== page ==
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Unveiling the Mysteries of GLL Part 2: The Problem Space

Posted By Daniel Spiewak On June 7, 2010 @ 12:00 am In Scala | 10 Comments

In the previous article [1], we skimmed the surface of automated text parsing and set the stage for our impending exploration of the GLL algorithm itself. However, before we can move ahead and do just that, we should first build up some idea of what the requirements are for truly generalized parsing and what sort of problems we are likely to encounter.

I’m going to assume you already have a working understanding of context-free grammars and how to read them. If you don’t, then I recommend you to the Wikipedia page on CFGs [2]. Specifically, the examples are quite instructive.

Recursion

S ::= '(' S ')'
    | '(' ')'

In this grammar, the S non-terminal is recursive because one of its productions refers back to itself. Specifically, the first rule corresponding to the S non-terminal is of the form α S β, where α and β stand for some arbitrary rule fragments (in this case, '(' and ')', respectively).

When a non-terminal maps to a production which is recursive in its first token, we say that rule is left-recursive. For example:

E ::= E '+' N
    | E '-' N
    | N

N ::= '1' | '2' | '3' | ...

In this grammar, the E non-terminal is left-recursive in two of its three productions. Left-recursion is a particularly significant property of a grammar because it means that any left-to-right parse process would need to parse E by first parsing E itself, and then parsing '+' and finally N (assuming that the parser is using the first production). As you can imagine, it would be very easy for a naïve parsing algorithm to get into an infinite loop, trying to parse E by first parsing E, which requires parsing E, which requires parsing E, etc.

Mathematically, left-recursive productions are always of the form α E β where α —> ε. In plain-English, this means that a production is left recursive if the part of the production preceding the recursive token represents the empty string (ε). This is a very nice way of defining left-recursion, because it allows for a specific type of left-recursion known as hidden left-recursion. For example:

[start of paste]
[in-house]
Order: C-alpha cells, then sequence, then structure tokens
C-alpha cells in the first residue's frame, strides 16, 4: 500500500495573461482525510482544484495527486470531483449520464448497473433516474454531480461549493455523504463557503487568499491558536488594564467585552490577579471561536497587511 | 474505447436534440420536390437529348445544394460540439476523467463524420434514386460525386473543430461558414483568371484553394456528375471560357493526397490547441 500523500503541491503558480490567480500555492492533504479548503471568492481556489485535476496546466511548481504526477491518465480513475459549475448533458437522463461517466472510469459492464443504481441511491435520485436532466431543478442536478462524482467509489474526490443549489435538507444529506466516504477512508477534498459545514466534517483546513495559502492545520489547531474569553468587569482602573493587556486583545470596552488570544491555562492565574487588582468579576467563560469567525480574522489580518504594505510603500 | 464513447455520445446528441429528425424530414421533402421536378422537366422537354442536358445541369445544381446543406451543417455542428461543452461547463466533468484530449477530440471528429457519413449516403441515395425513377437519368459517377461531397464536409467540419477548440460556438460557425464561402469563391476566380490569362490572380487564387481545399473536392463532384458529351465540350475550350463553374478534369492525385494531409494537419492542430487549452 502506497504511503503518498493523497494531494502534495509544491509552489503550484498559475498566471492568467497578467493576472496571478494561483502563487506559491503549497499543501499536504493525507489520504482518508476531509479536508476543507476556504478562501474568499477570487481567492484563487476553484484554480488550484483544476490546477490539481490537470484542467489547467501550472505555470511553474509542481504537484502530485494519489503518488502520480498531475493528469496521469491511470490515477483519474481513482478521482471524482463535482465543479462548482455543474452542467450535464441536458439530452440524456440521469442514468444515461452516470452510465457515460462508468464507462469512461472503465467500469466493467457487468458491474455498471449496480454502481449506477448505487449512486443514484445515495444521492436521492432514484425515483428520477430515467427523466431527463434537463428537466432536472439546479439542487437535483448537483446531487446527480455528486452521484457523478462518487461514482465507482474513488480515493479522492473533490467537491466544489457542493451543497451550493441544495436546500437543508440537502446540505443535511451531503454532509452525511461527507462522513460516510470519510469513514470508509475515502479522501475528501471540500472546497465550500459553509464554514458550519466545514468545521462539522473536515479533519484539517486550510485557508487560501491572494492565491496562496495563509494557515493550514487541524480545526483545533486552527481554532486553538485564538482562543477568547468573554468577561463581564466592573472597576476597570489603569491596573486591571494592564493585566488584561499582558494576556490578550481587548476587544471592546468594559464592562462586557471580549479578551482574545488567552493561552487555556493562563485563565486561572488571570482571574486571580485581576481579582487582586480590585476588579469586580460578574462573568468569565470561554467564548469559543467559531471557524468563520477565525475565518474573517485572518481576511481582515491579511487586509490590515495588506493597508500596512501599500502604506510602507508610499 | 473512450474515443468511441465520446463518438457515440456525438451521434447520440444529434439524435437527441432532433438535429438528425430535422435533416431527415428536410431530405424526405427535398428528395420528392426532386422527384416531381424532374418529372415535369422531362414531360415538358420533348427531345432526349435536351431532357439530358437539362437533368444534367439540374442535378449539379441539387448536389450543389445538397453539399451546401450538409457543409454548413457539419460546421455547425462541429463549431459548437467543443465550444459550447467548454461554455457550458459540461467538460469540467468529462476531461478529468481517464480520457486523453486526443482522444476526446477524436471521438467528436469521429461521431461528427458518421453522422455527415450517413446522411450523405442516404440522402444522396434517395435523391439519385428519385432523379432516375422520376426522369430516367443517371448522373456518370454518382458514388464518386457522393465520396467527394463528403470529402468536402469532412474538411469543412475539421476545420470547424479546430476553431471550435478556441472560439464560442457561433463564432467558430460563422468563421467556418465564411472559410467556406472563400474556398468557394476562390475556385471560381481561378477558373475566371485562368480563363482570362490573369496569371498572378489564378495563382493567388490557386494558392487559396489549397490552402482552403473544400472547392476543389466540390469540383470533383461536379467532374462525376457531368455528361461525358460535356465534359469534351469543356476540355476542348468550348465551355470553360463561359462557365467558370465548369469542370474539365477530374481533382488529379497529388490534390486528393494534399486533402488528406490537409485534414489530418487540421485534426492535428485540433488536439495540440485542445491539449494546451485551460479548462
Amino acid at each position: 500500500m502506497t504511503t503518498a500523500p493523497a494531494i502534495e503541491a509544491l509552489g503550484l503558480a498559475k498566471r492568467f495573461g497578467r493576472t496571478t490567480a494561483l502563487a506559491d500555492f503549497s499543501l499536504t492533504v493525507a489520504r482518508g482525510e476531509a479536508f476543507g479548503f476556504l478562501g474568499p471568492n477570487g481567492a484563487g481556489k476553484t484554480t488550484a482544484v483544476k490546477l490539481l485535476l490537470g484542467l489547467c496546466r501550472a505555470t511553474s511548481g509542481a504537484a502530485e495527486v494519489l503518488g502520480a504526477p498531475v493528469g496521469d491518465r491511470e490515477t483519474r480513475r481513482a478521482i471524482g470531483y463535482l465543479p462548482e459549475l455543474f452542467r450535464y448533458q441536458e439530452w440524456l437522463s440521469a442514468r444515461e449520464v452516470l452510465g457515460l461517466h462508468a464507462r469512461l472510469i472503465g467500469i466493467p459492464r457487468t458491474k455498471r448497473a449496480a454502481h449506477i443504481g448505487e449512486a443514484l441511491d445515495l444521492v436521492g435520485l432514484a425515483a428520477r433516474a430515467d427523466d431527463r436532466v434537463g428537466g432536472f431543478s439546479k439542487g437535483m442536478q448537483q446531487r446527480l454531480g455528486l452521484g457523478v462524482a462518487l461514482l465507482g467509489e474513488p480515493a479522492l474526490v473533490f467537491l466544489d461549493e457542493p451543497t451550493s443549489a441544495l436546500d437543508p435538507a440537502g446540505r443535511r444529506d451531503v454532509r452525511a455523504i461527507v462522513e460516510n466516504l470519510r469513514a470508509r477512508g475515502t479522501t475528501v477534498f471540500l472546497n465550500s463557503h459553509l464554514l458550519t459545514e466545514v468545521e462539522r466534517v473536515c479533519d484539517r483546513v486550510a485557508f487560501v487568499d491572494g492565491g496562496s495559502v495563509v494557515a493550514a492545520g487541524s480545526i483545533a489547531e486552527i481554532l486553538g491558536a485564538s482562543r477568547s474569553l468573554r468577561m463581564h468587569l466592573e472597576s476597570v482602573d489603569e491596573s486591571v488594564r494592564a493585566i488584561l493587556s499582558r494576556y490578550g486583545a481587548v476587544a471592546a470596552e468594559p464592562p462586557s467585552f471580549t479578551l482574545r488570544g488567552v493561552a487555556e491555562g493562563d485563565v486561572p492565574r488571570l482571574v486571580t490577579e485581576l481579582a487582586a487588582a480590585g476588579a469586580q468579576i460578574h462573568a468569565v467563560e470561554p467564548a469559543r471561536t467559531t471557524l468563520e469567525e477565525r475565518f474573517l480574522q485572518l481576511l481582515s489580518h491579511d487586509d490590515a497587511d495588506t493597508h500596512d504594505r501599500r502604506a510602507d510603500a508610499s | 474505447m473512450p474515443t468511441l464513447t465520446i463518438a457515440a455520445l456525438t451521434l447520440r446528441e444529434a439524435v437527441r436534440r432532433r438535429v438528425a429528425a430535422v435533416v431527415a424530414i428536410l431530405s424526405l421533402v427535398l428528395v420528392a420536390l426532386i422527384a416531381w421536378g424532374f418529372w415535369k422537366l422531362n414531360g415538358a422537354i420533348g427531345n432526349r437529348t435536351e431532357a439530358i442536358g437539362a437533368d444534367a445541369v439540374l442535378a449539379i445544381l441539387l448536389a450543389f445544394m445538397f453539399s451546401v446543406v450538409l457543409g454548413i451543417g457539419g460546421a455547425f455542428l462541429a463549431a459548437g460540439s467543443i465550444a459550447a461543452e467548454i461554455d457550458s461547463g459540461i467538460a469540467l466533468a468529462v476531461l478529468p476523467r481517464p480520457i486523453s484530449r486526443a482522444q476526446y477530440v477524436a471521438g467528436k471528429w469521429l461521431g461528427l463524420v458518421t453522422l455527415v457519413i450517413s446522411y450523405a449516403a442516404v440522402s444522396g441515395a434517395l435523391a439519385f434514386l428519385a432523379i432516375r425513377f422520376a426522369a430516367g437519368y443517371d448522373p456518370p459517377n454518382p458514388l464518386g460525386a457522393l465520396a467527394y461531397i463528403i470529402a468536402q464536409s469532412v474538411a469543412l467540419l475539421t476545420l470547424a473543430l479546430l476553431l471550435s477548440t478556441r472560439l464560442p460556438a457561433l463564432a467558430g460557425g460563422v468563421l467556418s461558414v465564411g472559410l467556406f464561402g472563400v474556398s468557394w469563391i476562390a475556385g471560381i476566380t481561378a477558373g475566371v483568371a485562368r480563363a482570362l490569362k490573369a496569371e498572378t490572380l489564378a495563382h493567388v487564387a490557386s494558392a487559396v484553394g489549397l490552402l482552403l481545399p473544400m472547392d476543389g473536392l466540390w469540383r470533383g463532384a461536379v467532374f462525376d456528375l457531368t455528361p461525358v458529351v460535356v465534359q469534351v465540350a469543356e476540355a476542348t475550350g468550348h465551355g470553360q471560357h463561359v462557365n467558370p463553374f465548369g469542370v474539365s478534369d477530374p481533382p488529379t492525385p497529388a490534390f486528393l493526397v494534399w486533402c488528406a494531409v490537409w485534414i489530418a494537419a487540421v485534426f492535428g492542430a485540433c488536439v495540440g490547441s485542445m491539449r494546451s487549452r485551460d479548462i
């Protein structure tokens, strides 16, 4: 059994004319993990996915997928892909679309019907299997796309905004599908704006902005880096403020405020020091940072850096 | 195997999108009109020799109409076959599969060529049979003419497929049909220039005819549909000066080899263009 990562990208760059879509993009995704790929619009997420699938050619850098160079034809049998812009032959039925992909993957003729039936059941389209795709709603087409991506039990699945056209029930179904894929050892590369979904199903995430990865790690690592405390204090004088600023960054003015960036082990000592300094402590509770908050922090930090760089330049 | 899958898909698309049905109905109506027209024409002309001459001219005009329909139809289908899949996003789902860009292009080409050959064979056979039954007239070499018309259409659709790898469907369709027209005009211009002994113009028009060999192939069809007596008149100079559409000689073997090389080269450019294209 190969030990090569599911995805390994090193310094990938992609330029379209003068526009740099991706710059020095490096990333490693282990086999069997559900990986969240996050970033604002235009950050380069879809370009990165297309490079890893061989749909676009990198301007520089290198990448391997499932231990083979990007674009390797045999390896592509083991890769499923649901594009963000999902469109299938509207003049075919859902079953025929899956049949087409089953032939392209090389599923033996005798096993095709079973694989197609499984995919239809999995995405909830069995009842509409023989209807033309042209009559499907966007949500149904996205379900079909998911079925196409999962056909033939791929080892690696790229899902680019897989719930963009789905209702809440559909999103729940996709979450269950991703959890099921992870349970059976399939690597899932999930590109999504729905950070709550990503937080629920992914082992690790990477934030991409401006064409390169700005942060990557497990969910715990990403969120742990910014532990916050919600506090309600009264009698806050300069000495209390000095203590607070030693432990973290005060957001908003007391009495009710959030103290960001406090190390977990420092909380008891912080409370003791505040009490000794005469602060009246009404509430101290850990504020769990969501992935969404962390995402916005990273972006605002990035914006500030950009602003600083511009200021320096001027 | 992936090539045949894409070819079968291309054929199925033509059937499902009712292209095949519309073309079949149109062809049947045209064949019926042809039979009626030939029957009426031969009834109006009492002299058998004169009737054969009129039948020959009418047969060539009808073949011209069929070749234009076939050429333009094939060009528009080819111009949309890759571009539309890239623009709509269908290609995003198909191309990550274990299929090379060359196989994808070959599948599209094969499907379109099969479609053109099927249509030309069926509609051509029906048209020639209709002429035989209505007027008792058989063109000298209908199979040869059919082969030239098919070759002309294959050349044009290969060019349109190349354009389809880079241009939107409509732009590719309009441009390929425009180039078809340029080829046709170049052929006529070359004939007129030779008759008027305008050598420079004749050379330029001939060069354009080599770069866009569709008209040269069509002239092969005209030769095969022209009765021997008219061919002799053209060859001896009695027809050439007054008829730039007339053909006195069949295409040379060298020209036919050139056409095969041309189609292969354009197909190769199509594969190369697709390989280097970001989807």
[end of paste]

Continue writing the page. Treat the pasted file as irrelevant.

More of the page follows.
A ::= B A '.'
    | '.'

B ::= ','
    | 

Notice how the second production for B is empty? This means that B can map to ε, and thus A exhibits hidden left-recursion. The difference between hidden and direct left-recursion is that hidden left-recursion is obscured by other rules in the grammar. If we didn’t know that B had the potential to produce the empty string, then we would never have realized that A is left-recursive.

LR parsing algorithms (such as tabular LALR or recursive-ascent) can handle direct left-recursion without a problem. However, not even Tomita’s GLR can handle hidden left-recursion (which technically means that the GLR algorithm isn’t fully general). Hidden left-recursion is a perfectly valid property for a context-free grammar to exhibit, and so in order to be fully general, a parsing algorithm must be able to handle it. As it turns out, this is just a little bit troublesome, and many papers on parsing algorithms spend a large majority of their time trying to explain how they handle hidden left-recursion.

It’s worth noting that left-recursion cannot be handled by top-down algorithms (such as tabular LL(k) or recursive-descent) without fairly significant contortions. However, such algorithms have no trouble at all with other forms of recursion (such as our original recursive example with S). Left-recursion arises very naturally in many grammars (particularly involving binary forms such as object-oriented method dispatch or mathematical operators) and is one of the primary reasons why many people prefer algorithms in the LR family over LL algorithms.

Ambiguity